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Astron. Astrophys. 317, 43-53 (1997)

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1. Introduction

Since Hubble ( 1926 ), galaxy number counts have been widely used as a statistical tool for probing the distant universe, with the hope of constraining both its geometry and the evolution of its content. Modern, high efficiency instruments and detectors reach impressive magnitude limits in the optical: [FORMULA] (Tyson 1988 , Metcalfe et al. 1995a , Smail et al. 1995 ), although on a limited area. Galaxy counts done at brighter magnitudes ( [FORMULA] ) are equally useful; their interpretation is much less model-dependant because of the smaller lookback-times and weaker cosmological effects. They thus constitute the link between models and deeper counts by providing a normalisation of both space densities and colours at low redshift.

The problem with bright galaxy counts is that they obviously require substantial solid angles to be surveyed in order to provide statistically significant samples. Until very recently, such areas could only be surveyed in a reasonable time using photographic Schmidt plates. Since the mid-eighties, fast microdensitometers coupled with image analysis computer programs have been employed to produce automatically highly complete catalogs from large areas of the high galactic latitude sky like the COSMOS (Heydon-Dumbleton et al. 1989 ), the MRSP (Seitter 1988 ), or the APM (Maddox et al. 1990b ) galaxy surveys.

The main difficulty when dealing with photographic material concerns flux measurements. Many scientific issues typically require the systematic errors to be kept [FORMULA]  mag.. This is quite a difficult task to achieve on large scales, and can be reached only if a large number of galaxy standards per Schmidt plate, over the whole magnitude range of the counts, are observed to calibrate the data (Metcalfe et al. 1995b ). Having such a high density of photometric standards is practically not possible with very large Schmidt plate surveys, because of the huge observing time it would require. The catalogs extracted from these surveys are therefore likely to be hampered by systematic errors in their photometry, rather than by limited statistics.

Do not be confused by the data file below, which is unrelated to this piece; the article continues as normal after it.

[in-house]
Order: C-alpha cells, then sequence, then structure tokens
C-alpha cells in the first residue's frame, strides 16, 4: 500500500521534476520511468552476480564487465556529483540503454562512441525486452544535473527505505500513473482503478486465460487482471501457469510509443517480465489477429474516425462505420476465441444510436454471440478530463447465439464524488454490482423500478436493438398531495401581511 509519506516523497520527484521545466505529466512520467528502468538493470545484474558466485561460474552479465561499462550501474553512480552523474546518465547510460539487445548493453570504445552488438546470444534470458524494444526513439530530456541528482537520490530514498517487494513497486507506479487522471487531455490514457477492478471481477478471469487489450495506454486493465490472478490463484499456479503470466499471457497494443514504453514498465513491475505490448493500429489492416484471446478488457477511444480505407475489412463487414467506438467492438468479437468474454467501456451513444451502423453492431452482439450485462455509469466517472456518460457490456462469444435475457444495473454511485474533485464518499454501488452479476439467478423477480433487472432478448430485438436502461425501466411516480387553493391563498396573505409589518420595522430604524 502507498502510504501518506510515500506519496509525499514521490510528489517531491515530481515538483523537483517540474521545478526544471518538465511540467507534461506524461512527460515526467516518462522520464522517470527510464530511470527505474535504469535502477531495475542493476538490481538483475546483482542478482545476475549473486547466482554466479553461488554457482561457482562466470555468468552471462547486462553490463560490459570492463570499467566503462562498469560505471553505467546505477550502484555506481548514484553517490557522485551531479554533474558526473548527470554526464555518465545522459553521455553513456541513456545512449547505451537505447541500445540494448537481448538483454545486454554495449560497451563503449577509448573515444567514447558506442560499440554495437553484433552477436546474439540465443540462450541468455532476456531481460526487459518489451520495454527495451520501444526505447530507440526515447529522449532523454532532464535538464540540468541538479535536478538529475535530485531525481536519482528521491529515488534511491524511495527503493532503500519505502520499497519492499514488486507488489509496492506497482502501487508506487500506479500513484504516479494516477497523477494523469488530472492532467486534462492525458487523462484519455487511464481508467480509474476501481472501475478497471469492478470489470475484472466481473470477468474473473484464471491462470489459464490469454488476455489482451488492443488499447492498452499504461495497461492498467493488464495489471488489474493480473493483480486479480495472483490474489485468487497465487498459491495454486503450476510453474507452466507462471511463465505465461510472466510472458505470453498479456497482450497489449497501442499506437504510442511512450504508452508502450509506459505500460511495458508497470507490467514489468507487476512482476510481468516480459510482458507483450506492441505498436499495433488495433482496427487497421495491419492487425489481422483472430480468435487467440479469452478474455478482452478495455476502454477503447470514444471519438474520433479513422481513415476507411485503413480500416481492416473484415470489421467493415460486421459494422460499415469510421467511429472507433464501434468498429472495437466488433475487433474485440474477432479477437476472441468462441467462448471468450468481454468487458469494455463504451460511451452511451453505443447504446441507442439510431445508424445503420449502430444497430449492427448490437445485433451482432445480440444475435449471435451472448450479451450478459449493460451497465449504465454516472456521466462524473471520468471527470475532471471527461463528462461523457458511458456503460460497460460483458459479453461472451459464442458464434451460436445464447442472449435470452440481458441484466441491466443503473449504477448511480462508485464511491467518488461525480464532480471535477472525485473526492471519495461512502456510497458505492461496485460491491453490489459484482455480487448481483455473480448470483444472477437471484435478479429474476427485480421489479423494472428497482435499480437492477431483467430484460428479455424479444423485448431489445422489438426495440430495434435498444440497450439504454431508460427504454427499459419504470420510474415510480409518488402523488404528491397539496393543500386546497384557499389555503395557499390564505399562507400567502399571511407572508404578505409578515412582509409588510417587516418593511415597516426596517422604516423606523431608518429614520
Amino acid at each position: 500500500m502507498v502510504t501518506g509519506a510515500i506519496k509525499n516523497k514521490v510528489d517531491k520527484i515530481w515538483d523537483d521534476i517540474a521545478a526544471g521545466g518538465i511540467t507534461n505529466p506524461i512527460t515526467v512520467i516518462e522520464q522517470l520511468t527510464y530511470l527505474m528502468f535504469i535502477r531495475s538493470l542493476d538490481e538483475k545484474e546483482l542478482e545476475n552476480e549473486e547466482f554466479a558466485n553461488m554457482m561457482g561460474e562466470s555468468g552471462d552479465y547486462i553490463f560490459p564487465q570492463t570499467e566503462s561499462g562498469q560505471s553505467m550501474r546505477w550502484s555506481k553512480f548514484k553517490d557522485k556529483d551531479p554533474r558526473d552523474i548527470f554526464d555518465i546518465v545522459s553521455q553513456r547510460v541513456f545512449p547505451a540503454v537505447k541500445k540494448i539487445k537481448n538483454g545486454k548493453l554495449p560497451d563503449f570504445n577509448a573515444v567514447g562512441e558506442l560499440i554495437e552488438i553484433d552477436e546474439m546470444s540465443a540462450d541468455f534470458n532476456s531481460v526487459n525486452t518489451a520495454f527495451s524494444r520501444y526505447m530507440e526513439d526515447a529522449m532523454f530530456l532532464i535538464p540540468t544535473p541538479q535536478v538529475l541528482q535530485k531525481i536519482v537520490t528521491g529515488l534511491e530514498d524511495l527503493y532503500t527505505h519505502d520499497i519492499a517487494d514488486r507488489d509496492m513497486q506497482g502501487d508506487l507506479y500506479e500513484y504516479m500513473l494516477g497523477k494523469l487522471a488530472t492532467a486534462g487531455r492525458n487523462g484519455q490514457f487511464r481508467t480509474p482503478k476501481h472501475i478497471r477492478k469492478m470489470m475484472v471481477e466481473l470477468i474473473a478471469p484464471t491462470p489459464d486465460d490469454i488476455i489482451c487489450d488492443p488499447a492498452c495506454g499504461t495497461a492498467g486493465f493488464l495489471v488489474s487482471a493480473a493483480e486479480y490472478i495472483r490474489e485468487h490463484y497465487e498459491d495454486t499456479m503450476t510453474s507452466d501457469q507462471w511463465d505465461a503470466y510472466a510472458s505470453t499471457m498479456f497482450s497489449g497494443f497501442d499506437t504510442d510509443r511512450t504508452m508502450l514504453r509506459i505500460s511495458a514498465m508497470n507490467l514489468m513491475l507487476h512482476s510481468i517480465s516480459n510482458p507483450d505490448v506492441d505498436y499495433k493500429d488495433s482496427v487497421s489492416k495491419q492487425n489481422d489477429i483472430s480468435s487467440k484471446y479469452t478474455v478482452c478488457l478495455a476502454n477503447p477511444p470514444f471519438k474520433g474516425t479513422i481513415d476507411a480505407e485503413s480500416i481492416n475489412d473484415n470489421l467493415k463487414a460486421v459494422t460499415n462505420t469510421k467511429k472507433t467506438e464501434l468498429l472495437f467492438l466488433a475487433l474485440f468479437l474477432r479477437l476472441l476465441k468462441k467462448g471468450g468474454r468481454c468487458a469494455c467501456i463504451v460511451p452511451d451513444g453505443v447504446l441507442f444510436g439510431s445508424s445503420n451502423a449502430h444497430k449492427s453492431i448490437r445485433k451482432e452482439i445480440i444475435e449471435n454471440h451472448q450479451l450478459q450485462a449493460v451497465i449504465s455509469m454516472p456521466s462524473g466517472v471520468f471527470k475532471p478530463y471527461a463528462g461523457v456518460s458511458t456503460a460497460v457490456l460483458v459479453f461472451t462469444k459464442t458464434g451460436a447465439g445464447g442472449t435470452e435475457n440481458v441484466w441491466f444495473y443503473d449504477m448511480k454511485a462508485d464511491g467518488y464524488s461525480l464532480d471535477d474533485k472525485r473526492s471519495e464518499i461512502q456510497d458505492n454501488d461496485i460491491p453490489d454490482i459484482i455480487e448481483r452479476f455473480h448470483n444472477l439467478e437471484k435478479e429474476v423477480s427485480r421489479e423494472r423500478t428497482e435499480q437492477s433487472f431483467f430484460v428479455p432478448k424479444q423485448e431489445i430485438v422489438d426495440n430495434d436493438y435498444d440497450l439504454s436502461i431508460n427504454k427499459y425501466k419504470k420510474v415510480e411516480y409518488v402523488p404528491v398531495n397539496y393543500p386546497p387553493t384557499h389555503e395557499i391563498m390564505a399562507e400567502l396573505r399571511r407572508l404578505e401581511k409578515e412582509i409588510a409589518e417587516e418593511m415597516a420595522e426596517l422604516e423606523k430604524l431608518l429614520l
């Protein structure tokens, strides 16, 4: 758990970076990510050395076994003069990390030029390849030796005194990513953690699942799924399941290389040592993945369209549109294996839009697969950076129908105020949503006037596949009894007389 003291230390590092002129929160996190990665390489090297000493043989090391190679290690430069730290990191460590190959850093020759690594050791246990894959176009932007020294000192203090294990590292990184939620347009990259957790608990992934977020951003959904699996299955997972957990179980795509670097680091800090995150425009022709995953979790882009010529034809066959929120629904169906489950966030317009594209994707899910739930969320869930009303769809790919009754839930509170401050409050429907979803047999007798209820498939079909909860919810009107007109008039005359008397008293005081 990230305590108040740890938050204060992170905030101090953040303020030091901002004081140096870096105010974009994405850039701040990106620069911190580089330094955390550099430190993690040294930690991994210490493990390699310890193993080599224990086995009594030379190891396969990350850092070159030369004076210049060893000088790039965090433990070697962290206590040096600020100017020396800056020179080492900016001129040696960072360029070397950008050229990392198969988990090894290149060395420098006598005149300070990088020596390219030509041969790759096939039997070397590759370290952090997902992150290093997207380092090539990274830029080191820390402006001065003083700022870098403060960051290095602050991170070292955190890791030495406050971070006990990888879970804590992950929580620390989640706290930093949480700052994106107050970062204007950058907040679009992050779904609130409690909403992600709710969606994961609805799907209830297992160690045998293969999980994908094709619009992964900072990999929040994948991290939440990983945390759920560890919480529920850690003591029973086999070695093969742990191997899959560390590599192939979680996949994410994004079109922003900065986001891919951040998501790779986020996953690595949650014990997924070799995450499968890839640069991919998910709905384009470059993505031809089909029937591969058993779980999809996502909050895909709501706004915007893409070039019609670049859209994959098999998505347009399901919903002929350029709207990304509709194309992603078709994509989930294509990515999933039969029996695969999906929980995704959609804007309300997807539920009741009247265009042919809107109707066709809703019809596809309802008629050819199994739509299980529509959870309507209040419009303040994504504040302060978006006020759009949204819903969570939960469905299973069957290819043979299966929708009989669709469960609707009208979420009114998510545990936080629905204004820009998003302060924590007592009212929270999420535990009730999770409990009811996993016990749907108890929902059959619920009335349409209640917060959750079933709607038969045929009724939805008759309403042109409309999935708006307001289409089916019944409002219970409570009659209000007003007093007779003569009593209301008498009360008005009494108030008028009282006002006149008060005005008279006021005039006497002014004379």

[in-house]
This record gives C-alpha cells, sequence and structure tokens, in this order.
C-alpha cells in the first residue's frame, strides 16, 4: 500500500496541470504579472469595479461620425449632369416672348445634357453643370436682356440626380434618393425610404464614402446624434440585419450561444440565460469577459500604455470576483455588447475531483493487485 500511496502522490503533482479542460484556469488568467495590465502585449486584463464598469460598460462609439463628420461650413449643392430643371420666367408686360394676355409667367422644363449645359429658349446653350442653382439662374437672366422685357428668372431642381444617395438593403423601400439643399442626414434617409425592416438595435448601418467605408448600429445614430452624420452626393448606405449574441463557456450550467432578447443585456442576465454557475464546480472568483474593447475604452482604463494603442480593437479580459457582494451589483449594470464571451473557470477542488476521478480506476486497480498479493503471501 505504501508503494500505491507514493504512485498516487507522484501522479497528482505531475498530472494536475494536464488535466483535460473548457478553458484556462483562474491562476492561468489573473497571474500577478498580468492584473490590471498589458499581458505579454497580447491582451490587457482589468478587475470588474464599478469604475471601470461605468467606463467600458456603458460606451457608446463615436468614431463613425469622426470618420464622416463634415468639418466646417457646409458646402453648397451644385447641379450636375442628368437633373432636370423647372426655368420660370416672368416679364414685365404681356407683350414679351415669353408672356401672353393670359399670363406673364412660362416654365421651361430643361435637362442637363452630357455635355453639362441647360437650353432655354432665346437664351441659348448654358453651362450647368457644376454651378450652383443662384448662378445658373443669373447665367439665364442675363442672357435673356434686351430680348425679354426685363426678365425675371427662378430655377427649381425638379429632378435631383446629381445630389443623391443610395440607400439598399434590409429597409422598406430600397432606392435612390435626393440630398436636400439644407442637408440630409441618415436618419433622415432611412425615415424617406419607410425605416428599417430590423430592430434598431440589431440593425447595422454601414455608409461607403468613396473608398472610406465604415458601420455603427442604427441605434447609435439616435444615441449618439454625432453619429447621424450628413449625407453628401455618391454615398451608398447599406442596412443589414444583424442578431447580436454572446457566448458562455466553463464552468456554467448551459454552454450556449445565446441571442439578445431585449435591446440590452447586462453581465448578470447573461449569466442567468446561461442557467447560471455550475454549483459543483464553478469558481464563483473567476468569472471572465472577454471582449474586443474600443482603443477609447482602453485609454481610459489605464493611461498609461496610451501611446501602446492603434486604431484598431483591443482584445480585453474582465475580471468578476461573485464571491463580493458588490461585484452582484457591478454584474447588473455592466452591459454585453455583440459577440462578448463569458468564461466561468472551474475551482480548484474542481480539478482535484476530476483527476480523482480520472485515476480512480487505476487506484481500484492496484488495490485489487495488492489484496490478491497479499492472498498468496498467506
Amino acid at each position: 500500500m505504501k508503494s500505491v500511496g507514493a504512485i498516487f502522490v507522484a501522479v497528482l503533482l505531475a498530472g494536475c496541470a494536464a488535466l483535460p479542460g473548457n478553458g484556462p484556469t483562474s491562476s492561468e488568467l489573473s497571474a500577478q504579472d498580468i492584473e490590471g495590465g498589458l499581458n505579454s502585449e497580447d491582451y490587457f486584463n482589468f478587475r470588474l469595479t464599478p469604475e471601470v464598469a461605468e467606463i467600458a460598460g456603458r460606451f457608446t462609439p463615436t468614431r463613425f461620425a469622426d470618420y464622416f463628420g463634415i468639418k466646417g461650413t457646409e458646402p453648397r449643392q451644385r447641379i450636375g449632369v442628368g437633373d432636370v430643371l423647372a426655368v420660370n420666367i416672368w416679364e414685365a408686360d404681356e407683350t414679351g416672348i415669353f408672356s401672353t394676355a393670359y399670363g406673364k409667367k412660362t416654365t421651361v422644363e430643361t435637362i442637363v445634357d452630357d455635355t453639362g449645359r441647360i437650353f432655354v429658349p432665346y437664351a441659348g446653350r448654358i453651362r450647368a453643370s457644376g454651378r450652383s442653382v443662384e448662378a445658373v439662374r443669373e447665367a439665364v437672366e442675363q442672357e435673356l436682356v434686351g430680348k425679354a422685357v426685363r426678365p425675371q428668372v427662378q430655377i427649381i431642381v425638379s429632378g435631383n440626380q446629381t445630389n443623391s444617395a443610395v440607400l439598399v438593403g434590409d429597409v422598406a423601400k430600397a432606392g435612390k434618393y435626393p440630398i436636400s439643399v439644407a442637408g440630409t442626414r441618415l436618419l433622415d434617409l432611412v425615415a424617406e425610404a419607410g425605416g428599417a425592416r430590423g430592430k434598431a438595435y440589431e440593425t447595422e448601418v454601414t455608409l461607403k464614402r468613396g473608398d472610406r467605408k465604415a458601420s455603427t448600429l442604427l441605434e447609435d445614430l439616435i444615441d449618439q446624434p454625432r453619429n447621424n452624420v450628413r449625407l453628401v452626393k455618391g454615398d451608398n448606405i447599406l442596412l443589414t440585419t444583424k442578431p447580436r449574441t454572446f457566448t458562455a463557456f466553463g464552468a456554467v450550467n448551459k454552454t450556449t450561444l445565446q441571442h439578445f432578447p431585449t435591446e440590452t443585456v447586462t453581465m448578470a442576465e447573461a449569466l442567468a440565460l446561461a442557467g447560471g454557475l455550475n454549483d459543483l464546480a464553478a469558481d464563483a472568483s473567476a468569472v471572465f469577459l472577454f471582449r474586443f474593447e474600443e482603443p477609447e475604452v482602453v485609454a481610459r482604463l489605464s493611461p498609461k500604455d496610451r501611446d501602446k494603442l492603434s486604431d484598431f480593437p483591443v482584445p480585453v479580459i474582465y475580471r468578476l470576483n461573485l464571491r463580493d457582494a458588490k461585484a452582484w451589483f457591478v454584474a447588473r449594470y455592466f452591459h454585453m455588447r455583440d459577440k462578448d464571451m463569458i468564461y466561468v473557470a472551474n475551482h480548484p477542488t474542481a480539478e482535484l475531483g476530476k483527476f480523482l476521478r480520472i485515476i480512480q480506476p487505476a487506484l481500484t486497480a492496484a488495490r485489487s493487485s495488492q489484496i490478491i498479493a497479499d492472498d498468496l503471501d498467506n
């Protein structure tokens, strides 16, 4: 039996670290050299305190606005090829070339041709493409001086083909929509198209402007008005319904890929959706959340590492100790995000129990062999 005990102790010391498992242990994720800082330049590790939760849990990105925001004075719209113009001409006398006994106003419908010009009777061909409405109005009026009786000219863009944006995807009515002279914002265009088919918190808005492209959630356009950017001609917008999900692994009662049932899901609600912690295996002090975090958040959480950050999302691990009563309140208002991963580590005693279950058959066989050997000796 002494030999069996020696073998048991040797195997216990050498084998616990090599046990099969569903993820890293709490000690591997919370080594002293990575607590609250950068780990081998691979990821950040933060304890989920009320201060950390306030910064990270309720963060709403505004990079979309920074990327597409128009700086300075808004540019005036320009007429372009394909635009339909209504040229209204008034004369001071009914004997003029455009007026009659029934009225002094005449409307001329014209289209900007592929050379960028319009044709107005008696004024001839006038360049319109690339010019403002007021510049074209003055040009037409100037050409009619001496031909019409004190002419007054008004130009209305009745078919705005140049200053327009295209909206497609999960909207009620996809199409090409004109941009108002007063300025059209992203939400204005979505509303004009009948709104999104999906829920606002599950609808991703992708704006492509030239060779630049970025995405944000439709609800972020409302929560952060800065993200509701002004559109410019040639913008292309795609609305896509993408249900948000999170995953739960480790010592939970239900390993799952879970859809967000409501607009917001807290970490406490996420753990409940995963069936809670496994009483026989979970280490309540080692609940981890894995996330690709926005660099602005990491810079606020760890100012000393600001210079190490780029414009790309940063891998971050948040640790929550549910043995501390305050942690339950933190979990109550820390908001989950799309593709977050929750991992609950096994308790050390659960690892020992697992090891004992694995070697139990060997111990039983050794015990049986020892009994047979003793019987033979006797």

In this paper we re-examine galaxy number counts in the blue and red photographic passbands over the magnitude range [FORMULA] and [FORMULA]. Our surveyed area is modest (140 sq. deg.), but has been carefully calibrated using a fair density of CCD standards ( [FORMULA], half of them being galaxies), as an attempt to keep photometric systematic errors [FORMULA]  mag. over the whole magnitude domain of the survey. The procedure is described in detail in § 3 , as well as the general data processing. The galaxy number counts are derived and compared to previous studies in § 4 . Model predictions about number counts and galaxy colour distributions are tested in § 5 . We finally discuss the implications of our results in § 6 .

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